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AMERICAN ASSOCIATION OF COMMUNITY COLLEGES

GATEWAY TECHNICAL COLLEGE IS THE COMMUNITY’S BROADBAND NETWORK ANCHOR, ENSURING INTEROPERABILITY OF POLICE, FIRE, AND SCHOOL COMMUNICATIONS DURING A CRISIS. PHOTO CREDIT: GREG LEBRICK

BUILDING RESILIENT CITIES WITH COMMUNITY COLLEGES By Andrea L. Dono, Program Coordinator at the American Association of Community Colleges’ SEED Center. A strong community is resilient. Climate change and its impacts, like mega-droughts, super storms, and extreme temperatures, are forcing communities to rethink preparedness and emergency responses of yesterday. Today, a truly resilient community has integrated strategies that address public health, food security, transportation infrastructure, water supply, clean energy, and so much more. No single entity can achieve this alone. Public-private partnerships are key to this comprehensive approach, and an untapped resource, our 58 | SUSTAINABLE BUSINESS MAGAZINE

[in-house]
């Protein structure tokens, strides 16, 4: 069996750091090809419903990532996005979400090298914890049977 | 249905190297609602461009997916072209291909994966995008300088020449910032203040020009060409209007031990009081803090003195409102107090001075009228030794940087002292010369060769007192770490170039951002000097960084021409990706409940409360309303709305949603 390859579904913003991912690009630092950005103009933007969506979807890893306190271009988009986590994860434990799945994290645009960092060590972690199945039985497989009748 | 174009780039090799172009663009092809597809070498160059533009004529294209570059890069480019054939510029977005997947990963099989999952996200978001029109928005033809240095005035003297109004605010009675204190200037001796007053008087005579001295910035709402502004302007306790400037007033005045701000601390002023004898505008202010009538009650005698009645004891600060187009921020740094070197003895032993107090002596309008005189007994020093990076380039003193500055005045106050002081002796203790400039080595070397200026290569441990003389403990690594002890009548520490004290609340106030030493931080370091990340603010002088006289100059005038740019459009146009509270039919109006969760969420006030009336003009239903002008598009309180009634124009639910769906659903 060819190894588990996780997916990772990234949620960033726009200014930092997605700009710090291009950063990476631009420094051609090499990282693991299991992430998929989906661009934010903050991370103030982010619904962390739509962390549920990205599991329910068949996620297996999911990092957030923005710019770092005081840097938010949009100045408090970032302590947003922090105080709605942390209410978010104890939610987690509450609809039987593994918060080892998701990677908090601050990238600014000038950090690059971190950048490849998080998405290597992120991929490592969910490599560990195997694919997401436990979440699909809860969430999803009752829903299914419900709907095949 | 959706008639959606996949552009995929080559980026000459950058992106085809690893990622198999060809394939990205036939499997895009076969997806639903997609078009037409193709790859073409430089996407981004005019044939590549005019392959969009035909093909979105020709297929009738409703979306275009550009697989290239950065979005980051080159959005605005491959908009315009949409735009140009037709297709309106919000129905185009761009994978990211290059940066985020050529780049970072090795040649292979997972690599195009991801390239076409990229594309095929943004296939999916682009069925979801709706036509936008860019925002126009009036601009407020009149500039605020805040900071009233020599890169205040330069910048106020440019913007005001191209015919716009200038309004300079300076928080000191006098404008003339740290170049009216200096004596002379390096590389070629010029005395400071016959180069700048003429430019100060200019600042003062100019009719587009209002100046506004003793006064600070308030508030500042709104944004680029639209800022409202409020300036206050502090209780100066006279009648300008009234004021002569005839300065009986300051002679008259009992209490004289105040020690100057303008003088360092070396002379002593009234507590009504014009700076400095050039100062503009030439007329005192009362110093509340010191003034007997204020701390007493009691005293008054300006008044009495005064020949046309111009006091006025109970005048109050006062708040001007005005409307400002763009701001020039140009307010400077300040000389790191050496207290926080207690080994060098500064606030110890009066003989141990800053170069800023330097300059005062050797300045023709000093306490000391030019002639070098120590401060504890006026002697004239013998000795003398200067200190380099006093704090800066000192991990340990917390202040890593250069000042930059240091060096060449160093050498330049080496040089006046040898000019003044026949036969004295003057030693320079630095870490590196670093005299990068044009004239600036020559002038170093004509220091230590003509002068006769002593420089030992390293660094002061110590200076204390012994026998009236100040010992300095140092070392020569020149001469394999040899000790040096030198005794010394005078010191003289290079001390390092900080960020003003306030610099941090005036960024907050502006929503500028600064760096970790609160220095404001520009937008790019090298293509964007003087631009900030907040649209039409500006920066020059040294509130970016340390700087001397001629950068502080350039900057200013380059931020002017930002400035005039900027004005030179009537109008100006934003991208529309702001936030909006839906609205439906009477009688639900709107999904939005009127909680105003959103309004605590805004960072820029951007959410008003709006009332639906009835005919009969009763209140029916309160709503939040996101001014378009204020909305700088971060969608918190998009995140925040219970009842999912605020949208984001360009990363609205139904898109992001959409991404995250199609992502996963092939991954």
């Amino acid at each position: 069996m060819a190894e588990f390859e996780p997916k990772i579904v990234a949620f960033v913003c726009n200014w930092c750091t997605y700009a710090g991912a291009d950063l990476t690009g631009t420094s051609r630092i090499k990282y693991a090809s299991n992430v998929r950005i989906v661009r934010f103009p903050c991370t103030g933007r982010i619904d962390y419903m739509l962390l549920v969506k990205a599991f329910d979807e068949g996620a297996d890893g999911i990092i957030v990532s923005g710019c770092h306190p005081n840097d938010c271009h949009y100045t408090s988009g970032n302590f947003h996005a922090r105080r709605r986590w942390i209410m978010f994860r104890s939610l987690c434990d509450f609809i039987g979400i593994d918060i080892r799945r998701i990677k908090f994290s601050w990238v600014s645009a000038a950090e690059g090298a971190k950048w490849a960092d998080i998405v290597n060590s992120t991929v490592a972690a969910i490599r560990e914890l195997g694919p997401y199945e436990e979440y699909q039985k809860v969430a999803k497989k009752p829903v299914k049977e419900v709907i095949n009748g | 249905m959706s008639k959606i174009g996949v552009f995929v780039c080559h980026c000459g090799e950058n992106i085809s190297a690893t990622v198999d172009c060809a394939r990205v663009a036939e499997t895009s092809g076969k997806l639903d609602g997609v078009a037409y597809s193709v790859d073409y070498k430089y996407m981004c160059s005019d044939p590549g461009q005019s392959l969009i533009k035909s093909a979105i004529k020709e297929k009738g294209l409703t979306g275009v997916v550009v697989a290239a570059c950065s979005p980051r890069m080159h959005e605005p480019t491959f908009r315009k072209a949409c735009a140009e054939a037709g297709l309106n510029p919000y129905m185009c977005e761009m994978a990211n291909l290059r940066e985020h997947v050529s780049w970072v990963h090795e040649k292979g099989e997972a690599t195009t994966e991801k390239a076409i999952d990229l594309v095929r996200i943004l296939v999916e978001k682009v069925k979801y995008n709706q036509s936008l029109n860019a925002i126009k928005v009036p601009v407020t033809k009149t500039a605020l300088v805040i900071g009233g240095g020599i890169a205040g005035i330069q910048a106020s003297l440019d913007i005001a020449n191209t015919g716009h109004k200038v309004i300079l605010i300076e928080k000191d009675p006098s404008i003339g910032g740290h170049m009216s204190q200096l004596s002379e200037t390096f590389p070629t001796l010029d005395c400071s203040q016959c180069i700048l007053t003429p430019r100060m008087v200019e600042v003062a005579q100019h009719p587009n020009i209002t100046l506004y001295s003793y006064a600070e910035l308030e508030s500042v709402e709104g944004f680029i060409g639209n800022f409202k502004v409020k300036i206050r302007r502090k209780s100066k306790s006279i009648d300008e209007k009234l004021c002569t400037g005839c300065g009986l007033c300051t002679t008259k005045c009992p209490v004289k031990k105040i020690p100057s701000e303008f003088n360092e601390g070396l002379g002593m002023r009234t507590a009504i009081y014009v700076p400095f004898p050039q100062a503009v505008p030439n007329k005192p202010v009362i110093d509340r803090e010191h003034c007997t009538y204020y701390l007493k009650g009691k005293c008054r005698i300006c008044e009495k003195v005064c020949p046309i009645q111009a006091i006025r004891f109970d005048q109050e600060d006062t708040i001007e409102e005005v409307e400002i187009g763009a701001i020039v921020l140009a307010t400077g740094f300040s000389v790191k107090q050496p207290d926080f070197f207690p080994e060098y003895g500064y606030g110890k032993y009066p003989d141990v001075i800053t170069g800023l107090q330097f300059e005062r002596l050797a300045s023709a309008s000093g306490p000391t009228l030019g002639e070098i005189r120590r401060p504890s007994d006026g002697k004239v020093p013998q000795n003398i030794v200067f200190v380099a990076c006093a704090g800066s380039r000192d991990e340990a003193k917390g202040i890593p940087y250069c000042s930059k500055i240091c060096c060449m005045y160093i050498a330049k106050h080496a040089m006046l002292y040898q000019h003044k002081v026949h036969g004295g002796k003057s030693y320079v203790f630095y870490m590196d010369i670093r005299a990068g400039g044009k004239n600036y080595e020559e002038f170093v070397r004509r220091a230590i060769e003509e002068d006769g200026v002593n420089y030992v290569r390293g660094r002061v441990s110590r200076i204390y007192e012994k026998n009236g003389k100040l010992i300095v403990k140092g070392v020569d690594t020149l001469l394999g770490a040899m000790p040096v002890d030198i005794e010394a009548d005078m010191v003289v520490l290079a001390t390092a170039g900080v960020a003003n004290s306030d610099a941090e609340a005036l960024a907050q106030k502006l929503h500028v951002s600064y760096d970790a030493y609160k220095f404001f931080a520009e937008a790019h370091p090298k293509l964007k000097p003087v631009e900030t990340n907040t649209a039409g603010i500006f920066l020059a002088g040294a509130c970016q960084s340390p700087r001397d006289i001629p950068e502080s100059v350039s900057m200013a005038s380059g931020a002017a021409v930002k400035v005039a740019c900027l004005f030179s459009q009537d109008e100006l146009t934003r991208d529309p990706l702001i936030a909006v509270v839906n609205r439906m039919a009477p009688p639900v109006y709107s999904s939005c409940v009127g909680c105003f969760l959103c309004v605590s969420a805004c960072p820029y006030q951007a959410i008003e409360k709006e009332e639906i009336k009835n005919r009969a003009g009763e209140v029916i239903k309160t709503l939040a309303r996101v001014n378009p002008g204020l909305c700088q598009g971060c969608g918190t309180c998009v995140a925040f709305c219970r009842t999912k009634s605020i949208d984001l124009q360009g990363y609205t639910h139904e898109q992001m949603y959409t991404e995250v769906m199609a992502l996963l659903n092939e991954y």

nation’s community colleges, are primed to play a major role. The United States has 1,123 two-year institutions that enroll almost half of the nation’s undergraduates (12.4 million people). Approximately 90 percent of Americans live within 30 miles of a community college. Charged with bettering the areas they serve, these colleges should be central to designing and carrying out a coherent and sustainable local response to climate threats, says a new report released by the American Association of Community

Colleges’ Sustainability Education and Economic Development Center and the Center on Wisconsin Strategy at the University of Wisconsin-Madison. They can do this as a workforce developer, a community organizer, and stakeholder convener. EDUCATIONAL INFRASTRUCTURE SUPPORTS PHYSICAL INFRASTRUCTURE Hundreds of cities and states are developing climate resiliency plans, but few are involving their local technical and com-

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